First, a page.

In conclusion, disconnecting the battery on any computer control vehicle will have an adverse effect on the vehicles performance until it has relearned its adaptive strategy or map values.

Steve C
The great white
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Old 01-01-2002, 10:07 PM
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Dave H.
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it's also helpful to remember that this "adaptive" brain isn't exclusive to porsches or 928's, any car that used a Bosch brain will do the same thing.

every time i do a tune up on my jetta, the engine runs rough until it adapts to the new cap, rotor, plugs etc. since it adapts to these parts as they wear out...
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Old 01-01-2002, 10:53 PM
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Jay Wellwood
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Bob-

My experience has been that if I disconnect the battery - the next start if the car WILL produce some weird effects as the 'LH' brain figures things out. In fact, it will be sluggish/almost want to die until at least 1o minutes have passed (btw - this is an excellent time to check for free engine movement = motor mounts).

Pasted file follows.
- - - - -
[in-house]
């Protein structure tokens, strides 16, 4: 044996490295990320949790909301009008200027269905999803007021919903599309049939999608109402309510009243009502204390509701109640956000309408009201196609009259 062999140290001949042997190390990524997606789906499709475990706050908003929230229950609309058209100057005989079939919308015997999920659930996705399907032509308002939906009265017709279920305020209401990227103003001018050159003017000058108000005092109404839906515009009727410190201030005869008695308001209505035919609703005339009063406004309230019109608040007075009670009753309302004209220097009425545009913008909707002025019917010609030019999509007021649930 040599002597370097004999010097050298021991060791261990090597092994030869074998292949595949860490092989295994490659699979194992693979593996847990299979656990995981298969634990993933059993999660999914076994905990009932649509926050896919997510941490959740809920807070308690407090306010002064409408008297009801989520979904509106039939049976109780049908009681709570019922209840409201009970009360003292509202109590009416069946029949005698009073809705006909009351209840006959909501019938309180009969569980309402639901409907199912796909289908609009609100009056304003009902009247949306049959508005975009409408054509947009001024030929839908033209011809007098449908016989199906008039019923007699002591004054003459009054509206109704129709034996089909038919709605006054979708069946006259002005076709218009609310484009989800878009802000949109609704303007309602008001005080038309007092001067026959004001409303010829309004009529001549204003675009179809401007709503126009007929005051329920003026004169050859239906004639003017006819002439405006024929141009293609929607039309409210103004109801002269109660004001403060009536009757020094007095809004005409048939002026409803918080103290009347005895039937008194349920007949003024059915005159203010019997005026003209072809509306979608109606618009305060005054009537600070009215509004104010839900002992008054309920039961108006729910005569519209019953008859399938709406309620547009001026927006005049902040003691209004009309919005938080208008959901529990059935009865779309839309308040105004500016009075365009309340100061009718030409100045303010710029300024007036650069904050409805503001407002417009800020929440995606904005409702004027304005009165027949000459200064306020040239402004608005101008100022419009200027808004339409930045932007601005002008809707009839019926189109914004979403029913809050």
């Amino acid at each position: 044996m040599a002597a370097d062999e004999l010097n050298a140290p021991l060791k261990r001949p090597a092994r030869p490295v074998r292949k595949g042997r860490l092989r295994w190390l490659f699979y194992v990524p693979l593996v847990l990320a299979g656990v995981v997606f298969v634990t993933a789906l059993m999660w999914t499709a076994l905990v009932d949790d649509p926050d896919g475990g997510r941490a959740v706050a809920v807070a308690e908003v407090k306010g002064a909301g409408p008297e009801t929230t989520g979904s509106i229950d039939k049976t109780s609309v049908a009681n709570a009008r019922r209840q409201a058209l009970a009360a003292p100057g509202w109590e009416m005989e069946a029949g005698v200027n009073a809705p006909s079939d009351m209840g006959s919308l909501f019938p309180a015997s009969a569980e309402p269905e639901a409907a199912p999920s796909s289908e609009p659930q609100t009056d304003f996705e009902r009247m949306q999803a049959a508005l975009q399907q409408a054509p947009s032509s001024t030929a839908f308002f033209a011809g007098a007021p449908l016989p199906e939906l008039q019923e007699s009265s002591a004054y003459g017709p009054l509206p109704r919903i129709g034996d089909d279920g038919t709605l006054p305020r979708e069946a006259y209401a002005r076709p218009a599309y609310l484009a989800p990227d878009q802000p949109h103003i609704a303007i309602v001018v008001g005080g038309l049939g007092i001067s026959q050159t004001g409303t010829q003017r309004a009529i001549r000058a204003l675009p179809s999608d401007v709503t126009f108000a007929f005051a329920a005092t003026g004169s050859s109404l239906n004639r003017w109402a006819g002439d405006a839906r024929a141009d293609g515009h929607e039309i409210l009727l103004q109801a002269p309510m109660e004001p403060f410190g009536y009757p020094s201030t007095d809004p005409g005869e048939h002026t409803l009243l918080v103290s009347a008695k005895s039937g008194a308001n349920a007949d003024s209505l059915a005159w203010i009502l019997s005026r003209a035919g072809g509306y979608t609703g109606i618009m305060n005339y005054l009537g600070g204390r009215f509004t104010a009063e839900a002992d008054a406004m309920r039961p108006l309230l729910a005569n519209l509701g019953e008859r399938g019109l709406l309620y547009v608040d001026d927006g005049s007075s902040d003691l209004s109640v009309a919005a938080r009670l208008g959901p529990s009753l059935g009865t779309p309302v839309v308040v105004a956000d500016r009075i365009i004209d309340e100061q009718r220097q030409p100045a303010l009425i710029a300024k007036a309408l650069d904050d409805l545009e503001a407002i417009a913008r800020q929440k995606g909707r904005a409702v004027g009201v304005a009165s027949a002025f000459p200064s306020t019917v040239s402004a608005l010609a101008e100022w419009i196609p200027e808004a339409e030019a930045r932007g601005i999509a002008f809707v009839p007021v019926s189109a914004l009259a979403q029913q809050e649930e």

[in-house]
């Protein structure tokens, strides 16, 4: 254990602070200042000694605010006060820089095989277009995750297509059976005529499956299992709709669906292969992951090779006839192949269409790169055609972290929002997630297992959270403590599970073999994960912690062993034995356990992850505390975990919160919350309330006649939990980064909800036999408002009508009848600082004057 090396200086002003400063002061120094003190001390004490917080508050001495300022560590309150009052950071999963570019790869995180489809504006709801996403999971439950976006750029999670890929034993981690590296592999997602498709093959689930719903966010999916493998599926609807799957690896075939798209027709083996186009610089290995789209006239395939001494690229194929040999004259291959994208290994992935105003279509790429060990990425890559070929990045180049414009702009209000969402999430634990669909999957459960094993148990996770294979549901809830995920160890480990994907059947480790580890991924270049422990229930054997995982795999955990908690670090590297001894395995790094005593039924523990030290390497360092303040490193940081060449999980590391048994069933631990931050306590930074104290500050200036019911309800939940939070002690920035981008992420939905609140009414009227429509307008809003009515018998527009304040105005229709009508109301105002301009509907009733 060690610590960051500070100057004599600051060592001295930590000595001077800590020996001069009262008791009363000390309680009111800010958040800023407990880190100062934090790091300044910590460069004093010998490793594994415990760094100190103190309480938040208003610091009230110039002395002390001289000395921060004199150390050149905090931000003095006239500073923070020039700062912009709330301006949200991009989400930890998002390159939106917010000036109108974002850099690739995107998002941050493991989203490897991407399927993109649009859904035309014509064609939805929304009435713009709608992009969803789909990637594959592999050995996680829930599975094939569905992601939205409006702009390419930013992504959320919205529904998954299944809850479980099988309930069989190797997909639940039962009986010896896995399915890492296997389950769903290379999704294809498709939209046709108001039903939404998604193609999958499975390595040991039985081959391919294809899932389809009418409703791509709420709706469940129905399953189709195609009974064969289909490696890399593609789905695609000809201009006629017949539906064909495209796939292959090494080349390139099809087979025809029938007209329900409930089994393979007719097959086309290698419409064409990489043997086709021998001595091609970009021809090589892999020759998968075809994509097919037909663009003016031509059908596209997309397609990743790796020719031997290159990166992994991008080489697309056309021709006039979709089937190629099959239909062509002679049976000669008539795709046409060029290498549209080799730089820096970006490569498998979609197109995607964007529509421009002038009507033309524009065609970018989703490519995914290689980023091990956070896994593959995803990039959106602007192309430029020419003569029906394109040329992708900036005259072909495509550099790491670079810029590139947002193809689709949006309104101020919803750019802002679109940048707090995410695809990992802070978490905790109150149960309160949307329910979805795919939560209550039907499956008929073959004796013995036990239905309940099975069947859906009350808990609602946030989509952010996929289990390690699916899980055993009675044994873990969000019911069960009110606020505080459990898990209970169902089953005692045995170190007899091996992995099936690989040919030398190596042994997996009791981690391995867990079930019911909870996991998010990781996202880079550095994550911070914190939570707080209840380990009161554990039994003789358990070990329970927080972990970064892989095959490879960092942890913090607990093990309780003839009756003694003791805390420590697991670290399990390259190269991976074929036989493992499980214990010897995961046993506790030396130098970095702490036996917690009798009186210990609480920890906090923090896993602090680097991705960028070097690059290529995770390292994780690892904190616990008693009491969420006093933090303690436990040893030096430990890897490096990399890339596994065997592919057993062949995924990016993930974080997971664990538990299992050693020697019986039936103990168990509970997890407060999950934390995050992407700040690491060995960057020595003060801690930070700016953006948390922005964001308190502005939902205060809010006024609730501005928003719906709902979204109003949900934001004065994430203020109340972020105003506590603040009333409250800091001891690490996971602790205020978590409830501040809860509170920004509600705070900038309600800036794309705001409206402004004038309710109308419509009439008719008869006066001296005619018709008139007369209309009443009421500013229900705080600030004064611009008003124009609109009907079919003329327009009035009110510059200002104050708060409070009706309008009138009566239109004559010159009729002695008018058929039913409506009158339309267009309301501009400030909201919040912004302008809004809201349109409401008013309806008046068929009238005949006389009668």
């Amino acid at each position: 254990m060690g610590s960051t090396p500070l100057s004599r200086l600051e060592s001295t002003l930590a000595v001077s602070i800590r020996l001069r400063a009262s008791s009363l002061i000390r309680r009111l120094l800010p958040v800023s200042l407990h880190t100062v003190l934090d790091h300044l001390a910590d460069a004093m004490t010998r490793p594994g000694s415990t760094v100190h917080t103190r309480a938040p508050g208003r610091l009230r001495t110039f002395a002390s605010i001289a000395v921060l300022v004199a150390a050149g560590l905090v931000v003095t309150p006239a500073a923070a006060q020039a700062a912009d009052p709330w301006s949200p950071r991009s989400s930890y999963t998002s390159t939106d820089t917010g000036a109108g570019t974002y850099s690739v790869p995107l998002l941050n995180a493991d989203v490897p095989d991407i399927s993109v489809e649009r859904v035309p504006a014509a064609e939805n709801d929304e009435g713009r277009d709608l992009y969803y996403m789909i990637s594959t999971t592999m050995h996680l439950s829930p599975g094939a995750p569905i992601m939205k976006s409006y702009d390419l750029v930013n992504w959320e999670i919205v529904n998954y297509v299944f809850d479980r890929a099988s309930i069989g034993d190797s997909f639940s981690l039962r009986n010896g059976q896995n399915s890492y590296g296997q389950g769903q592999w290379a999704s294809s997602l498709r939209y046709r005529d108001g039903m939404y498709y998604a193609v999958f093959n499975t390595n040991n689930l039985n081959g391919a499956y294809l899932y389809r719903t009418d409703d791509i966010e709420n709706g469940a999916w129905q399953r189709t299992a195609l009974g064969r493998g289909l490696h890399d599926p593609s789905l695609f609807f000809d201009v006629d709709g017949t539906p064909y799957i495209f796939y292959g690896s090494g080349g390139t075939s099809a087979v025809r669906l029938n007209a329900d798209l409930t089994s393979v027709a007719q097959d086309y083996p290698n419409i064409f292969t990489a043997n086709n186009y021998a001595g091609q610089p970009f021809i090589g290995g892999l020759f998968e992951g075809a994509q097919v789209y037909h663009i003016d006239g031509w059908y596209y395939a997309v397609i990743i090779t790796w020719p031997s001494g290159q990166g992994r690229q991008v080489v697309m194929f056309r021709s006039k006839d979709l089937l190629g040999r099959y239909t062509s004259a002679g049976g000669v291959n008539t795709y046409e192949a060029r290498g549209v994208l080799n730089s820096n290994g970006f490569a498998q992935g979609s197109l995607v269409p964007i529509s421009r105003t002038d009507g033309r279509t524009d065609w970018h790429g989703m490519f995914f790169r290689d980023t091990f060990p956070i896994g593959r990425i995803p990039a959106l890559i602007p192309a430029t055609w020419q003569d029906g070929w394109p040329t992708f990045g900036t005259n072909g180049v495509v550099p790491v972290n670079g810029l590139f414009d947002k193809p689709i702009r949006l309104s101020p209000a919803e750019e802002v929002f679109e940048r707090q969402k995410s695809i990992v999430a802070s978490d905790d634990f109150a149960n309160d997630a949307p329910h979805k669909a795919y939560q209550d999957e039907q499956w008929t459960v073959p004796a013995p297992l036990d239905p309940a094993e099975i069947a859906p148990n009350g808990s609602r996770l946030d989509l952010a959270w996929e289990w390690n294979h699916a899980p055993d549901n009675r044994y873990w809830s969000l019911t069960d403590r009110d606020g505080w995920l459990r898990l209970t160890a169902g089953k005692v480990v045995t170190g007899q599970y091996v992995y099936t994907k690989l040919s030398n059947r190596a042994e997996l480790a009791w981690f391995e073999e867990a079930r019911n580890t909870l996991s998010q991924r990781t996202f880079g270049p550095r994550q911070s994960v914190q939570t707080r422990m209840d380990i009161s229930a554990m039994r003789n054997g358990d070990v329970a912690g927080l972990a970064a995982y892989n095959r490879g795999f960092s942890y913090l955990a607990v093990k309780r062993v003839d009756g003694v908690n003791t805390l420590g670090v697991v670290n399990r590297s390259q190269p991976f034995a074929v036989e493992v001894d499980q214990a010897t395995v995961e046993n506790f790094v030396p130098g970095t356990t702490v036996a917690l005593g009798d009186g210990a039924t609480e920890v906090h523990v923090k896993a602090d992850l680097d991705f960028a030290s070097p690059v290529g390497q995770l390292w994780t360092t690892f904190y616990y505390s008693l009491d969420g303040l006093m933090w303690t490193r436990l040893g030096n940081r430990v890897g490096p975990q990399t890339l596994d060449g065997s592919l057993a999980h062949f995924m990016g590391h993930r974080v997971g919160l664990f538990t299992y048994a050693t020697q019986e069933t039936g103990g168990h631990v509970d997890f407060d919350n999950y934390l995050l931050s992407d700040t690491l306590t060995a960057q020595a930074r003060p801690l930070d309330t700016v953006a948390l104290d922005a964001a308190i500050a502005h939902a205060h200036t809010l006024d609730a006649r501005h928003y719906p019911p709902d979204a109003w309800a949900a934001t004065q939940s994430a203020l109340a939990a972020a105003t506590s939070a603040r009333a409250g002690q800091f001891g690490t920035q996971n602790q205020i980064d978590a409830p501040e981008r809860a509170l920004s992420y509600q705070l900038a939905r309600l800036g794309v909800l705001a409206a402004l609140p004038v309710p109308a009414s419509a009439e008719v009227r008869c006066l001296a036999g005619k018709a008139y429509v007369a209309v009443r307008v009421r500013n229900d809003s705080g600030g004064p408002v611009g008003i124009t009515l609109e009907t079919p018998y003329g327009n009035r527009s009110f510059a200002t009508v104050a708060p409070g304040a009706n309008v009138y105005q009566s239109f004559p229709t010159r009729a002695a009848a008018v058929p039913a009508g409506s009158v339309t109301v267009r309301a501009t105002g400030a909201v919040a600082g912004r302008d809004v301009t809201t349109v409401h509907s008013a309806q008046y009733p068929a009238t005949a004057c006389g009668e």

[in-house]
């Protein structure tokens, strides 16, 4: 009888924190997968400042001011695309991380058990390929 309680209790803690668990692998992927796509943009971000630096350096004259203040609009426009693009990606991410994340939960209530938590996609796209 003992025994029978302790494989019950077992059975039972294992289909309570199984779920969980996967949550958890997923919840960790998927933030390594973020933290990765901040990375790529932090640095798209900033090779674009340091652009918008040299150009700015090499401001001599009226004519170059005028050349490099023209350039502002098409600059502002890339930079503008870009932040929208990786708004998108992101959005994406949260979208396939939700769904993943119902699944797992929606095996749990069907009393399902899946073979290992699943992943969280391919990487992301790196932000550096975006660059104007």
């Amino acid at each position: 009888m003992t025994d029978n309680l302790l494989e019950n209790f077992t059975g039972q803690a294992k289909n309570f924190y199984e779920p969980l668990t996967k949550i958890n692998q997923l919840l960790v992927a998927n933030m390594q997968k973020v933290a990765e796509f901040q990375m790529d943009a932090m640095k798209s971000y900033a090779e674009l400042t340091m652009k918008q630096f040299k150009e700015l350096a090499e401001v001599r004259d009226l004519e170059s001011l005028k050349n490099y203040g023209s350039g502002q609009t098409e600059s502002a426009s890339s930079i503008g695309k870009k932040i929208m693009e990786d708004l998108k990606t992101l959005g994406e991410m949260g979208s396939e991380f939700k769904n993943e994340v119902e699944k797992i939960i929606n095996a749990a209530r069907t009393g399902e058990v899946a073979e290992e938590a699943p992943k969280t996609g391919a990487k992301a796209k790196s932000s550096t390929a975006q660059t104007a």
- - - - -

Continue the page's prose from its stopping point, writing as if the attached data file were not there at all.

As I understand it - this is normal 'behavoir' for the Sharks.

hth-
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Old 01-01-2002, 11:20 PM
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John Struthers
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Bob,
What they said!
Don't know if it helped or nullified your arguement. But the archives follow the thread that Steve, Dave, Jay AND Jerry set forth.
On the up side, in all likelyhood, you have more knowledge about this problem than your wrench does.
Aren't these cars a trip?
There were some smart puppies in the Zuffenhausen engineering group once upon a time.
Later, keep learnin' -I am- and keep em' rolling.
John S. & Pattycakes
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Old 01-01-2002, 11:28 PM
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Chris Lockhart
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Steve, that reply is a keeper!!!!!!!! Probably the best explanation of the system that I've heard from anyone in the 2 years I've owned my GT. Thanks for taking the time to post that. Cheers,
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Old 01-03-2002, 06:34 PM
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onthedge928s4
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Cool

to all that replied!

NICELY DONE, YOU ARE TRULY A VERY GOOD BUNCH OF PEOPLE.NOT TO MENTION A FEW THAT ARE TECHNICALLY WERE A PLEASURE TO HEAR FROM.
THANKS

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Old 01-03-2002, 11:01 PM
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Steve Cattaneo
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Chris and Bob,

Thank you, I'm just sharing a little knowledge.

Steve C,
The Great White